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Kerry: Tests Indicate Sarin Used In Syria

U.S. Secretary of State John Kerry delivers a statement about the use of chemical weapons in Syria at the Department of State last week.
Chip Somodevilla
Getty Images
U.S. Secretary of State John Kerry delivers a statement about the use of chemical weapons in Syria at the Department of State last week.

Secretary of State John Kerry says that tests have shown evidence of Syria's use of the chemical agent sarin in an attack on the opposition last month that the White House has blamed on the regime of President Bashar al-Assad.

"I can share with you today that blood and hair samples that have come to us through an appropriate chain of custody from East Damascus, from first responders, it has tested positive for signatures of sarin," Kerry told CNN on Sunday.

"Each day that goes by, this case is even stronger," he said on the cable network's State of the Union program.

Kerry said the U.S. obtained the samples "independently," giving no indication the results came from the United Nations chemical weapons inspectors, who left Syria with samples on Saturday.

The U.N. has not said how long it would take to test its samples, but speaking on Saturday, a spokesman for Secretary General Ban Ki-moon suggested it might be days or a week.

Kerry said "we have confidence" that Congress will authorize the use of force against Syria.

"They are good people in the Congress," he tells CNN. "Politically, it's been difficult, but this is a matter of national security, it's a matter of the credibility of the United States of America, it's a matter of upholding the interests of our allies and friends in the region."

Update At 4:22 p.m. ET:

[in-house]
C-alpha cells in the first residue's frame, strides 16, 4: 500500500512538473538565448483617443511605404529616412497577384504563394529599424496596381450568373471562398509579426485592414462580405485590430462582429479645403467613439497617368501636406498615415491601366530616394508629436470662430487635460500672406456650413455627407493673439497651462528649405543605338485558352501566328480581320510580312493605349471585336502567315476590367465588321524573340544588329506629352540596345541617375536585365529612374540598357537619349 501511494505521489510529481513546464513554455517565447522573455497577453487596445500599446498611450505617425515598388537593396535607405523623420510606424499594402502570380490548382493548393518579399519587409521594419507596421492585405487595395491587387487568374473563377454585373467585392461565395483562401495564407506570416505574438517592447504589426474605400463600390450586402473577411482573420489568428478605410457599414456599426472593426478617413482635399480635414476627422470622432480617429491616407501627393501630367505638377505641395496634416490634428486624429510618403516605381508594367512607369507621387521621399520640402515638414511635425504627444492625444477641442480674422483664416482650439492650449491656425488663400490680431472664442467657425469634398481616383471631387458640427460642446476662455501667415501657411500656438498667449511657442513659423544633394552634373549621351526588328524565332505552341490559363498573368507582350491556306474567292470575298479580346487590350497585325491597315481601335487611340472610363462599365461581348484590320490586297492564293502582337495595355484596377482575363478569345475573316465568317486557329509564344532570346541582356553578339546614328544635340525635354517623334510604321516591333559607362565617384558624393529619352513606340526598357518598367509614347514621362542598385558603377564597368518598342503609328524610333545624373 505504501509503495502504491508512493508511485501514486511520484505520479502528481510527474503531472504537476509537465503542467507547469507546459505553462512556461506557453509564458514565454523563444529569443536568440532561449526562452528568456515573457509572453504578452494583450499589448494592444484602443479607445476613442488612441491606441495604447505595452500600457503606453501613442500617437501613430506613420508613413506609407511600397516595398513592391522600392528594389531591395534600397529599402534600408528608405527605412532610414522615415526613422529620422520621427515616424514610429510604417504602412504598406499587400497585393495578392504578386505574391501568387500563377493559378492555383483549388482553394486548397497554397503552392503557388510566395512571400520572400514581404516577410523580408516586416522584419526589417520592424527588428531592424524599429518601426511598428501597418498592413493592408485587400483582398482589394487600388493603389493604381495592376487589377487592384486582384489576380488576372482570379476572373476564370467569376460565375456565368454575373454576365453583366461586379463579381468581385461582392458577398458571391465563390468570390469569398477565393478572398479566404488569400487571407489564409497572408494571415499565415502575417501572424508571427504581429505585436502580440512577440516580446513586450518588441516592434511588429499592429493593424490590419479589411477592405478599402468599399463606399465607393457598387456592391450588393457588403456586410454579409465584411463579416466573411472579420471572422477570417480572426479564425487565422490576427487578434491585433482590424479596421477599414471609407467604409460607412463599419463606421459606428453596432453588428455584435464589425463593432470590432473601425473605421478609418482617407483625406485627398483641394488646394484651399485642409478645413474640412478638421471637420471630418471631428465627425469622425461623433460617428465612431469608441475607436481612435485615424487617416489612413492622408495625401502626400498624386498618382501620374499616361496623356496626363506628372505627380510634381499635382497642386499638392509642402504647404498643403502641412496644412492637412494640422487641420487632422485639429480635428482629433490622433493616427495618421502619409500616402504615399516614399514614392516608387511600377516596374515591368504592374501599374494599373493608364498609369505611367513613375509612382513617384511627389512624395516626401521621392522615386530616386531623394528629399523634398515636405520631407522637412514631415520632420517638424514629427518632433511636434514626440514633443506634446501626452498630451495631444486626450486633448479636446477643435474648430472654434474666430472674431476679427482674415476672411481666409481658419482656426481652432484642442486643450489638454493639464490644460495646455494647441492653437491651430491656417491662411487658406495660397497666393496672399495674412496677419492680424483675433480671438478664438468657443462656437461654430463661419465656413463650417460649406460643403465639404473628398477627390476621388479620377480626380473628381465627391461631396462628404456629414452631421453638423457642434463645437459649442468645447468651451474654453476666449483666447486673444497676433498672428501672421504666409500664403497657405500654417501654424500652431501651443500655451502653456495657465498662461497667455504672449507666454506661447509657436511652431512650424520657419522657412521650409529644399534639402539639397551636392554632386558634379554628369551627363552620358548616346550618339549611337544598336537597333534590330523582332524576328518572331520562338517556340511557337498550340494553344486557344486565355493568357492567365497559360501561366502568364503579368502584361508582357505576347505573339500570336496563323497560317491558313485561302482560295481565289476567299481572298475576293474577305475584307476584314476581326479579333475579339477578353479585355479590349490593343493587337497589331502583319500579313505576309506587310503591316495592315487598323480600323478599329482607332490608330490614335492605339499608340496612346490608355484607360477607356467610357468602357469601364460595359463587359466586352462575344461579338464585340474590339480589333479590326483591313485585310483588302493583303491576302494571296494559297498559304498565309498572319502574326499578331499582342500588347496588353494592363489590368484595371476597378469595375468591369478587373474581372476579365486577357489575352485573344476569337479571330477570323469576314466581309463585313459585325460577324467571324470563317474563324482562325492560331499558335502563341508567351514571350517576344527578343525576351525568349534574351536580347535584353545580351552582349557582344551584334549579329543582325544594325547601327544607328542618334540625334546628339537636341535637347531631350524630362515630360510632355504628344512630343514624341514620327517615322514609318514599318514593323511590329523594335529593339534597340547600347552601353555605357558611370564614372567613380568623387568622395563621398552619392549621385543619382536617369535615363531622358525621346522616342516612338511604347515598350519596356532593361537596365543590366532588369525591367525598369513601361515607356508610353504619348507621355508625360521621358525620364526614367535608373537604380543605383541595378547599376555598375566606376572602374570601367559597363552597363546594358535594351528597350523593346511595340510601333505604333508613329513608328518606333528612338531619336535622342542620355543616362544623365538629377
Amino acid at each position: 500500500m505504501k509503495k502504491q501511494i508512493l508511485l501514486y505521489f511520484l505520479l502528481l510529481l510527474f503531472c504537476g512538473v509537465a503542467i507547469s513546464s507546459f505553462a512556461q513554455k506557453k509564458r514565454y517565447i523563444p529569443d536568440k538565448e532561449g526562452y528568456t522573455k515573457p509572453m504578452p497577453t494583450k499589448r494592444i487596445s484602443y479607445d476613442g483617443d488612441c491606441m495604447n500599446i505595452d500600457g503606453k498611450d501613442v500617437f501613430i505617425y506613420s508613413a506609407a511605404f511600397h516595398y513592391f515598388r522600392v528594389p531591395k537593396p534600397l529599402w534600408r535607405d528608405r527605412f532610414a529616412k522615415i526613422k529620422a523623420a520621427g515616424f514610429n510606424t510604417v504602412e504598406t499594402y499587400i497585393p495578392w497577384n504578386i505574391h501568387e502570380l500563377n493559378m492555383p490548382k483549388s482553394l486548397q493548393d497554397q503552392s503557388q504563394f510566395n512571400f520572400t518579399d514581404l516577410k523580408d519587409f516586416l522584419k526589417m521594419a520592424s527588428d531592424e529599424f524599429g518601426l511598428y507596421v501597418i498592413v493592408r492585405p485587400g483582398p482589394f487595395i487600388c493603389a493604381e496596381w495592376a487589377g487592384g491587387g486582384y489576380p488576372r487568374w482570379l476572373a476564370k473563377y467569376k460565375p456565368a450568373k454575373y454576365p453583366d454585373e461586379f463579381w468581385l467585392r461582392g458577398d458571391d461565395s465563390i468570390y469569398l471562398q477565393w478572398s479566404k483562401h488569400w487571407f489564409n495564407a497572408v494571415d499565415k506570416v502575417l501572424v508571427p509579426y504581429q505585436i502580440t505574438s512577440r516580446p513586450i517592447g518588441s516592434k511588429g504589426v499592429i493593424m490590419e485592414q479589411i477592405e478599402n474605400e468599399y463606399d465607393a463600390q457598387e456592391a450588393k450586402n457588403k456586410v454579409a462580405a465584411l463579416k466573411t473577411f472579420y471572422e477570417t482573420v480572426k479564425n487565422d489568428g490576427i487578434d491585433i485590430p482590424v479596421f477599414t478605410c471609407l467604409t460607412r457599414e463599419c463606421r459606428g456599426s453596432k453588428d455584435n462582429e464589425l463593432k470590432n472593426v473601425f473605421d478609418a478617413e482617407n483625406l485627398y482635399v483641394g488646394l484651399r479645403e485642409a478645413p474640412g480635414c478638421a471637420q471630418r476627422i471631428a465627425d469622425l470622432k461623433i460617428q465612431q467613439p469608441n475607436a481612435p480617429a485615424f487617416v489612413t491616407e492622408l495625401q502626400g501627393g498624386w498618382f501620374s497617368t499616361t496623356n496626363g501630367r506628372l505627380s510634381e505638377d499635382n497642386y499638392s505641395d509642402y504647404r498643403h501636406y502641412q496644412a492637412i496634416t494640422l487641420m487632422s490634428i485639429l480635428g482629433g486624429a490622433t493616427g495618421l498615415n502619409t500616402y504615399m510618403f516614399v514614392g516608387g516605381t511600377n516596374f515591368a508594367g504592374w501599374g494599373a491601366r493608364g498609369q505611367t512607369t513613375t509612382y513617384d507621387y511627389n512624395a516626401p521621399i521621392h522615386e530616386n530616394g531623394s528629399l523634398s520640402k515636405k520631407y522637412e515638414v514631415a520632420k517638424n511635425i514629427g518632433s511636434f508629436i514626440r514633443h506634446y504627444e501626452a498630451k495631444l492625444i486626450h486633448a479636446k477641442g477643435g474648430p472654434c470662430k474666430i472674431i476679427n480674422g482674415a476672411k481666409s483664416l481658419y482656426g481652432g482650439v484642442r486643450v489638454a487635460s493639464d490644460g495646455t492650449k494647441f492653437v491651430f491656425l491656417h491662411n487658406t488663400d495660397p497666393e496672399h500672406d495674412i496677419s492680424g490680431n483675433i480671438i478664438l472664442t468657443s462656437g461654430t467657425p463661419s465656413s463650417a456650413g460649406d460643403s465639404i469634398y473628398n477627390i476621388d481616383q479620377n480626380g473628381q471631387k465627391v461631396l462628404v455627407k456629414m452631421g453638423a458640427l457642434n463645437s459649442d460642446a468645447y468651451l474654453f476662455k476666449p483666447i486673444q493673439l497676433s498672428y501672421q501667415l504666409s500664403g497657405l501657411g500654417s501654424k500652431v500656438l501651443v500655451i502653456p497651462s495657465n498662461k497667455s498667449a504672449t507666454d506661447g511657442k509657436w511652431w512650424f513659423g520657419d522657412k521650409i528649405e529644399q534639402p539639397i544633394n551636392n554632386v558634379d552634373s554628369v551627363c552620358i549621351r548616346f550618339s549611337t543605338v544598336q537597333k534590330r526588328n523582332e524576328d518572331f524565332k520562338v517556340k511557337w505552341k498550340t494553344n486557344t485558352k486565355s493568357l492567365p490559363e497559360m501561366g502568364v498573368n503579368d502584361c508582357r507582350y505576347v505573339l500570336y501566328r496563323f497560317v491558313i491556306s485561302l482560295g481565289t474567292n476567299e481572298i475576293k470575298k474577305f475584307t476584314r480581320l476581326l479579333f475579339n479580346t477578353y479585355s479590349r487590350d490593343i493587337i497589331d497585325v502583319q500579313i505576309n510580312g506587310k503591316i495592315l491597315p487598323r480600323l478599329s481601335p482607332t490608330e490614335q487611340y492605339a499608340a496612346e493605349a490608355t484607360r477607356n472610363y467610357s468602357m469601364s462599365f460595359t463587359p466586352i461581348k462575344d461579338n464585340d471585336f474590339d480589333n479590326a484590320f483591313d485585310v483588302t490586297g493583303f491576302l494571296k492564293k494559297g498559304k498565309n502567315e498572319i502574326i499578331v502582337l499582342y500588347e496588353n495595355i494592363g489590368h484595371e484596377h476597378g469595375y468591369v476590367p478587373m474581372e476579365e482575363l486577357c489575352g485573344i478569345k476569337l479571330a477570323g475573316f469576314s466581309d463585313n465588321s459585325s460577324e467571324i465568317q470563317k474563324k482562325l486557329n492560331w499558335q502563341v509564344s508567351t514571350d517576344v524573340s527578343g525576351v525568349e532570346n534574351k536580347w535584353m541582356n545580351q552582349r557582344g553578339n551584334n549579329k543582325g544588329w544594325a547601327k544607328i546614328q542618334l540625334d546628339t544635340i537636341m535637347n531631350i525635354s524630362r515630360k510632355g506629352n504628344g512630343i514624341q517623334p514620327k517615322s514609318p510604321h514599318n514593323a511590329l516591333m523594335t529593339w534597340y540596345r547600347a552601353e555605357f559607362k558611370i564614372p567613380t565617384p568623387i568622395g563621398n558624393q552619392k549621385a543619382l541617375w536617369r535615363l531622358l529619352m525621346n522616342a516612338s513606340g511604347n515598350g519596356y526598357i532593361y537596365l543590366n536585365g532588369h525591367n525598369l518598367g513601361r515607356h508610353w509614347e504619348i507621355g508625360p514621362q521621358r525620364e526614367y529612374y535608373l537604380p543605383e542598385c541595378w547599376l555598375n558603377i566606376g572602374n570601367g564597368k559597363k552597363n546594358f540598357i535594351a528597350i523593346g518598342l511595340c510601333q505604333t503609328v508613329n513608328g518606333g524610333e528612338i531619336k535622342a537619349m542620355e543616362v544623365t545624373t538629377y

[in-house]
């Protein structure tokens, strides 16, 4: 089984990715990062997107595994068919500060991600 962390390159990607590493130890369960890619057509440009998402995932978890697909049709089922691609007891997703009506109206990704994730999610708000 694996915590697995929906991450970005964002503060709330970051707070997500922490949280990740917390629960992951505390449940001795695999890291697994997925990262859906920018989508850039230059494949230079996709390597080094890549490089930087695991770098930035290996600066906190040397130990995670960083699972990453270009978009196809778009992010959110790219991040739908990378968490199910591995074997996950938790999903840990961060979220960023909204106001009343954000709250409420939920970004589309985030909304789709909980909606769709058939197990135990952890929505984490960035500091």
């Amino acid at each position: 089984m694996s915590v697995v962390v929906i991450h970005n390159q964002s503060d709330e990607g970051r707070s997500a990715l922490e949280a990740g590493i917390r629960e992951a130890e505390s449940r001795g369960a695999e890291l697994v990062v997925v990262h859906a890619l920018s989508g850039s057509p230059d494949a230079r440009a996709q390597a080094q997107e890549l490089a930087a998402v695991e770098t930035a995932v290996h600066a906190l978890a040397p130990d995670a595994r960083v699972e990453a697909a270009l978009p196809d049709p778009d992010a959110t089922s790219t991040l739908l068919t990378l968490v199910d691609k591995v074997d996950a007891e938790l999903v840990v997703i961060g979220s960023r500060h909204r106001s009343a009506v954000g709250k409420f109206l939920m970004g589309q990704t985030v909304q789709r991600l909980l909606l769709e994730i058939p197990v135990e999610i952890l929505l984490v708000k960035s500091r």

Arab League officials called for action against the Syrian regime for its use of chemical weapons, according to Reuters.

In a resolution issued at the conclusion of an emergency session on Sunday in Cairo, the Arab League foreign ministers said the United Nations and international community to "take the deterrent and necessary measures against the culprits of this crime that the Syrian regime bears responsibility for."

The foreign ministers said those responsible were "war criminals" who should face trial.

NPR's Soraya Sarhaddi Nelson, reporting from Cairo, says Saudi Foreign Minister Prince Faisal, speaking in Arabic at a news conference, had described the attack on Syrian citizens "inhumane" and said it was time to take action. But he and Egyptian Foreign Minister Nabil Fahmy said their preferred solution would be to bring the warring sides together for talks in Geneva.

Update At 4:20 p.m. ET:

Several key Republicans, led by Arizona Sen. John McCain, are calling on the administration to lay out a comprehensive "strategy and a plan" to ensure that Syria is never again able to use chemical weapons as a condition of their vote to authorize the use of force.

Speaking on CBS' Face the Nation, McCain said he and others believe "the best way to eliminate the threat of Bashar Assad's continued use of chemical weapons would be the threat of his removal from power. And that, I believe, has to be part of what we tell the American people."

Meanwhile, Sen. Saxby Chambliss (R-Ga.), on NBC's Meet the Press, said Congress should vote against authorizing force unless the White House can provide assurances that the U.S. will not be drawn into a wider war.

Update At 10:10 a.m. ET:

Reuters reports that Iran's former President Akbar Hashemi Rafsanjani is quoted by the semi-official Iranian Labor News Agency on Sunday as saying Syria, an ally of Iran, had used chemical weapons:

"The people have been the target of chemical attacks by their own government and now they must also wait for an attack by foreigners," Rafsanjani said, according to ILNA.

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Scott Neuman is a reporter and editor, working mainly on breaking news for NPR's digital and radio platforms.
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